Electives (Summer Term)

The Masters in Political Economy Program will offer the following elective courses in the Summer term of the Program in Washington DC at Georgetown University.

ECON-562 Industrial Organization

This course is a survey of modern economic analysis of industrial organization with emphasis on both theory and empirical applications. Topics that will be covered include theory of the firm, transaction cost economics, contract theory, static analysis of imperfect competition, dynamic competition and collusion, antitrust, entry and entry deterrence, product differentiation, price discrimination, incomplete information, bargaining and auctions. This is a hands-on course, and students will critically review the theoretical and empirical literature for in- class presentation and active discussion. 

ECON-563 Public Economics 

This course focuses mainly on public sector taxation and expenditures. It encompasses normative and positive theories of public economics and a broad range of empirical work. The course uses a well-known textbook in public economics. In addition, optional readings from the economics literature will be assigned every week. A series of problem sets using publicly available data and a major econometric software package will be assigned. A major empirical project will constitute a large portion of the grade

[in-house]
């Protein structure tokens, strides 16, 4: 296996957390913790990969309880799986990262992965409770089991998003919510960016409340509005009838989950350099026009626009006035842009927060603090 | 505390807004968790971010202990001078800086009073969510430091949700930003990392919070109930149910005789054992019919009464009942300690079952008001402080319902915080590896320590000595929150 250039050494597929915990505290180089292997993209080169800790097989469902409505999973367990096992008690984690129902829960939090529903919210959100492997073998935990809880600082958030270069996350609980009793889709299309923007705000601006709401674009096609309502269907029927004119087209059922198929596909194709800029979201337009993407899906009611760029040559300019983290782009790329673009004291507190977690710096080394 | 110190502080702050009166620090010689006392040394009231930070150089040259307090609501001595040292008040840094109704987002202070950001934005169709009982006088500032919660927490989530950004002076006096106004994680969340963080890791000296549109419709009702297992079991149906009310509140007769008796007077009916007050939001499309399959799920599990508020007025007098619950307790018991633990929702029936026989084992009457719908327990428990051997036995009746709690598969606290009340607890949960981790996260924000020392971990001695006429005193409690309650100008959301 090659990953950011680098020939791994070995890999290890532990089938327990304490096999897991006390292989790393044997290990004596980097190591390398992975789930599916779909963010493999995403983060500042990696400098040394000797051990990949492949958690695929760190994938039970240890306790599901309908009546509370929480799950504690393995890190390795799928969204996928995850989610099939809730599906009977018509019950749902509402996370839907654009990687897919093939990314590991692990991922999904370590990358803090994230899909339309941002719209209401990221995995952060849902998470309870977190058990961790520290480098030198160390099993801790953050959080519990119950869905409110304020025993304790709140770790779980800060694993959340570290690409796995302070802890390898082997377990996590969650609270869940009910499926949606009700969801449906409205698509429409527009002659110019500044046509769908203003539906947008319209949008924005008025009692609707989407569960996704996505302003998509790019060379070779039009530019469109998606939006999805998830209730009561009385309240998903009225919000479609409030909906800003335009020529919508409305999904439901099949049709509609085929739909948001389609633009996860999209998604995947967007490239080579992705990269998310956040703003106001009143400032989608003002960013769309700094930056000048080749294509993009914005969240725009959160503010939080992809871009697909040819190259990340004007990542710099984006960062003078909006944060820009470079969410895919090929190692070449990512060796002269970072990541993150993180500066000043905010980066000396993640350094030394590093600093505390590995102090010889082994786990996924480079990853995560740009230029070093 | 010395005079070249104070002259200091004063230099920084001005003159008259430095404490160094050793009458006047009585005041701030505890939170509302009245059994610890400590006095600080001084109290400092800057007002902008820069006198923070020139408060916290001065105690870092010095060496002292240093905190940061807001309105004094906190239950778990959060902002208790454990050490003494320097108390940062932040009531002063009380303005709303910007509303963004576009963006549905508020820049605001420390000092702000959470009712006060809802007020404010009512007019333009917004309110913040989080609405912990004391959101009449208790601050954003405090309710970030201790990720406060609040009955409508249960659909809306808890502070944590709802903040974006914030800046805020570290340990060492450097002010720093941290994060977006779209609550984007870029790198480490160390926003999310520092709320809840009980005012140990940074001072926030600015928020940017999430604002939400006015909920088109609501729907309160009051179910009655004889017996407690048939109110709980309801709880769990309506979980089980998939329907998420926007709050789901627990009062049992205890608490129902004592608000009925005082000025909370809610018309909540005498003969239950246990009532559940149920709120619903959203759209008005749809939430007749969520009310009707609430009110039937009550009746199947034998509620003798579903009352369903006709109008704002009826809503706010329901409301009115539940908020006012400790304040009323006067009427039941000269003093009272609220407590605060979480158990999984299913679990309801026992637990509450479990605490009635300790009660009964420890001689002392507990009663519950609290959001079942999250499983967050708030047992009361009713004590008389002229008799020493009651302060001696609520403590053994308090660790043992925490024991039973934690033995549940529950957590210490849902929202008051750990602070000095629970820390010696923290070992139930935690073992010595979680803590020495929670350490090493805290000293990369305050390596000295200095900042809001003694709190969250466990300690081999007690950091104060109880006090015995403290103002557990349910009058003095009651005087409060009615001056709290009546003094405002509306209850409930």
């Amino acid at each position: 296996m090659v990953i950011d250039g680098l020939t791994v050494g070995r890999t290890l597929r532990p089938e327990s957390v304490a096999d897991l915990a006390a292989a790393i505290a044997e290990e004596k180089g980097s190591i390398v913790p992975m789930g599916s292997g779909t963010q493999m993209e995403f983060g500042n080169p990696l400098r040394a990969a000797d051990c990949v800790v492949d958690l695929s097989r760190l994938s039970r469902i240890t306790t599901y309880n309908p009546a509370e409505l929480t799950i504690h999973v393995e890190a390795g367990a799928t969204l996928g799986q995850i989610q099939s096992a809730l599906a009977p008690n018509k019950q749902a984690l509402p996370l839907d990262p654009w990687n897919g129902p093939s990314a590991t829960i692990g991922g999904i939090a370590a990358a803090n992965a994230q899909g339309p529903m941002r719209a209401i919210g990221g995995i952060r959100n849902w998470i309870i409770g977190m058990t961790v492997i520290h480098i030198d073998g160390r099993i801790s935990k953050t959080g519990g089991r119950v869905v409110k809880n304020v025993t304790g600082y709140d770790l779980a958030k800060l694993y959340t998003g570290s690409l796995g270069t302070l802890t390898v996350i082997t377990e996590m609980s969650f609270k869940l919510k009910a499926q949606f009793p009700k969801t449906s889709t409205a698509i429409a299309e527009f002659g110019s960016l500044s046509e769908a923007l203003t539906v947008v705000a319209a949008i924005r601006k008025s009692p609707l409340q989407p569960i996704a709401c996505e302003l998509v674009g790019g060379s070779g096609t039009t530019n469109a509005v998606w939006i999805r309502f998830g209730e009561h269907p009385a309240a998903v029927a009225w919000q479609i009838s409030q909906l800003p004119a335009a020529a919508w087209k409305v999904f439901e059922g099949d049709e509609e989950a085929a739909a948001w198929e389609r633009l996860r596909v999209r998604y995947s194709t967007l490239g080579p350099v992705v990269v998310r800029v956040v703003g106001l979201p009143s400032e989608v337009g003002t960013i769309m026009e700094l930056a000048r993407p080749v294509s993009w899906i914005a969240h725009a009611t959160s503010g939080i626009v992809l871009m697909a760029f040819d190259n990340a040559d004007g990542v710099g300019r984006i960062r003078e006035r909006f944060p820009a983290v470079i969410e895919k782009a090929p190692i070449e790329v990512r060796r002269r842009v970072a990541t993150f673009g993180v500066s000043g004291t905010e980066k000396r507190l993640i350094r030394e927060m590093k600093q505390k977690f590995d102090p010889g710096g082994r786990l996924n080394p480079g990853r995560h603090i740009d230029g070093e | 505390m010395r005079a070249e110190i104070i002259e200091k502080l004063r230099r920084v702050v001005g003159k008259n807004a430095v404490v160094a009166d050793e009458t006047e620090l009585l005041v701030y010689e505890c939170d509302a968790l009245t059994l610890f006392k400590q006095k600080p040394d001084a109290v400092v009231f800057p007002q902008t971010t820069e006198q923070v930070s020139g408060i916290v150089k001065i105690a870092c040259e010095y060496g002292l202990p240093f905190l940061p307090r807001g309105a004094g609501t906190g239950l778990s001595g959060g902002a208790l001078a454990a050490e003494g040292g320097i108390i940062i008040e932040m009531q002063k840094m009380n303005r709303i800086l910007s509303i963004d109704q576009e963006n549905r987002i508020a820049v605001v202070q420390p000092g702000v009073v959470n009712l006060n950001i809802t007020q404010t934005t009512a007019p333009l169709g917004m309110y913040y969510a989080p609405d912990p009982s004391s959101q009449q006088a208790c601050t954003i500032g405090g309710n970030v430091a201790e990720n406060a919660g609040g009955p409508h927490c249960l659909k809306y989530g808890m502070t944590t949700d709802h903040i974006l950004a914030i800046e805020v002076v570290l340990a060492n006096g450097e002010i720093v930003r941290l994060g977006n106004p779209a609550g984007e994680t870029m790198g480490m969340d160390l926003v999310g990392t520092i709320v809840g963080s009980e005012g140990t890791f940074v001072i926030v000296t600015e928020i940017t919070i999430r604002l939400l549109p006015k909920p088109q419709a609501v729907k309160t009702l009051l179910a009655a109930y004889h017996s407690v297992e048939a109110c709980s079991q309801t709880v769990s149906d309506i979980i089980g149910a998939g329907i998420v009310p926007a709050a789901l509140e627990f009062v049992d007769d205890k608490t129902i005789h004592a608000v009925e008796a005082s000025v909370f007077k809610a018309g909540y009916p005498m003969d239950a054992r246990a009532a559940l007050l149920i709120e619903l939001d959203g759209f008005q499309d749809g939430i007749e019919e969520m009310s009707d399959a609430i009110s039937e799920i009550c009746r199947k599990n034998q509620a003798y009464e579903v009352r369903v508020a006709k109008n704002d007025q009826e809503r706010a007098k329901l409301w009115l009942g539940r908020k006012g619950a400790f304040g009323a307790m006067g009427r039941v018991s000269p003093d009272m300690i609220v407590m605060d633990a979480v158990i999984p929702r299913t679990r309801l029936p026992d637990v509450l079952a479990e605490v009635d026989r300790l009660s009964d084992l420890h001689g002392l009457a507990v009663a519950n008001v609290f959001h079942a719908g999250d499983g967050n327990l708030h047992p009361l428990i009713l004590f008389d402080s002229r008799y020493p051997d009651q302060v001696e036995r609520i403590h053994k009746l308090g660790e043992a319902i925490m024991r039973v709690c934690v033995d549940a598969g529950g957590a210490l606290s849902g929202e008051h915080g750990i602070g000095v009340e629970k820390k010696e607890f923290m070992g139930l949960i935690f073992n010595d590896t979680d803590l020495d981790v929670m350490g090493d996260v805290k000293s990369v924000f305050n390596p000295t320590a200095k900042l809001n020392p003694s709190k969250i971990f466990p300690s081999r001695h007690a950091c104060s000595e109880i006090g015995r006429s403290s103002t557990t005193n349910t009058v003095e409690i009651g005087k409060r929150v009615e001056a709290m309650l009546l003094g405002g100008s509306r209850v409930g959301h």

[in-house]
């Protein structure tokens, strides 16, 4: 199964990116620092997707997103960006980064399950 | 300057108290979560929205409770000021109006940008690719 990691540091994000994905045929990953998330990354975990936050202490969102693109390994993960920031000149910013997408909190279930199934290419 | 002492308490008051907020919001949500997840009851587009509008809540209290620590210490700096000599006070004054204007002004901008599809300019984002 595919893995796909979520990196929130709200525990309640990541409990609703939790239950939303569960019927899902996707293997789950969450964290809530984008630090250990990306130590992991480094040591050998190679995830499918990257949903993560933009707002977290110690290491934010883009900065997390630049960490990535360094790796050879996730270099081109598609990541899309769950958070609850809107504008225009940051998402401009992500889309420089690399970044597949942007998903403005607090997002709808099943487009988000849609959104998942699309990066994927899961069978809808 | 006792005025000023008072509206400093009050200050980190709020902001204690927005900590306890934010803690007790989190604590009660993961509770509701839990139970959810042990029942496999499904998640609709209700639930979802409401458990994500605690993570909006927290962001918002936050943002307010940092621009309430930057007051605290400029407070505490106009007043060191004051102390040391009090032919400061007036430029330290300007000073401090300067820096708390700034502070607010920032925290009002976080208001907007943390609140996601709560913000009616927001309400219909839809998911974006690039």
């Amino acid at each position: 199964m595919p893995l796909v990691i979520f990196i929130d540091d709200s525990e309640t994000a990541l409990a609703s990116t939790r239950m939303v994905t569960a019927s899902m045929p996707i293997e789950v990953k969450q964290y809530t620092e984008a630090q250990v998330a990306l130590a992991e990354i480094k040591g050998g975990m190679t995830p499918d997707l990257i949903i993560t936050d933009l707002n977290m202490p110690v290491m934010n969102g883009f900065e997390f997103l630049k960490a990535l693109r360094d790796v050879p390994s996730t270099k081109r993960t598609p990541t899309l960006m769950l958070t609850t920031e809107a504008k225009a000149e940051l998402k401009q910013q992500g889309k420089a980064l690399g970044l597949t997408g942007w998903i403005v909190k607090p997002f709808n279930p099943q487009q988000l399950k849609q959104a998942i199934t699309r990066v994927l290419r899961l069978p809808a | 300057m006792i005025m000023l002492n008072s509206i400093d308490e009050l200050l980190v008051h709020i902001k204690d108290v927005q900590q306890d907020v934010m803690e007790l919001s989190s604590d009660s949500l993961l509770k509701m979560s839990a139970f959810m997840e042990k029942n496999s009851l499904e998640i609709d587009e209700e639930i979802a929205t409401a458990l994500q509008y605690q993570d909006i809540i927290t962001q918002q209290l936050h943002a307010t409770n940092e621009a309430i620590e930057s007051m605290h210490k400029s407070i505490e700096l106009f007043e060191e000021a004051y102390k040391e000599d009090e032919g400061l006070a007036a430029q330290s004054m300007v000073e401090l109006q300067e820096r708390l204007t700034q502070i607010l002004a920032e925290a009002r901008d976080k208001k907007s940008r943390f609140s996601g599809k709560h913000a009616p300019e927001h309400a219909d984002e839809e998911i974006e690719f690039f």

ECON-564 Environmental Economics  

This course focuses on the application of economic concepts and methods to environmental issues, both in theory and in practice. The environment is strongly connected to the economy both as a source of inputs to the production of manufactured goods and as a sink for pollution from economic activities. Many environmental resources also serve as inputs to the “production” of human health and other aspects of overall well-being. However, most environmental resources are not privately owned and are typically not exchanged in traditional markets. This can lead to an over-production of pollution, over-extraction of nonrenewable resources, such as fossil fuels, and over-exploitation of renewable resources, such as fish or other wildlife species. In this course, students will learn how to design policies that can correct such market failures and improve environmental quality, human health, and economic efficiency. 

ECON-566 Health Economics

This course is an introduction to the field of health economics, covering both theory and empirical research. It begins with a discussion of the importance of health care to the economy and how health care differs from other goods and services. It will cover the human capital model of health, the determinants of health, health insurance and its associated market failures, comparisons of international health-care systems, the US system, recent health-care reform attempts such as the Affordable Care Act, provider (physician and hospital) behavior and industries, the pharmaceutical industry, and concludes with a discussion of how to measure the return to health-care spending.

ECON-569 Energy Economics and Policy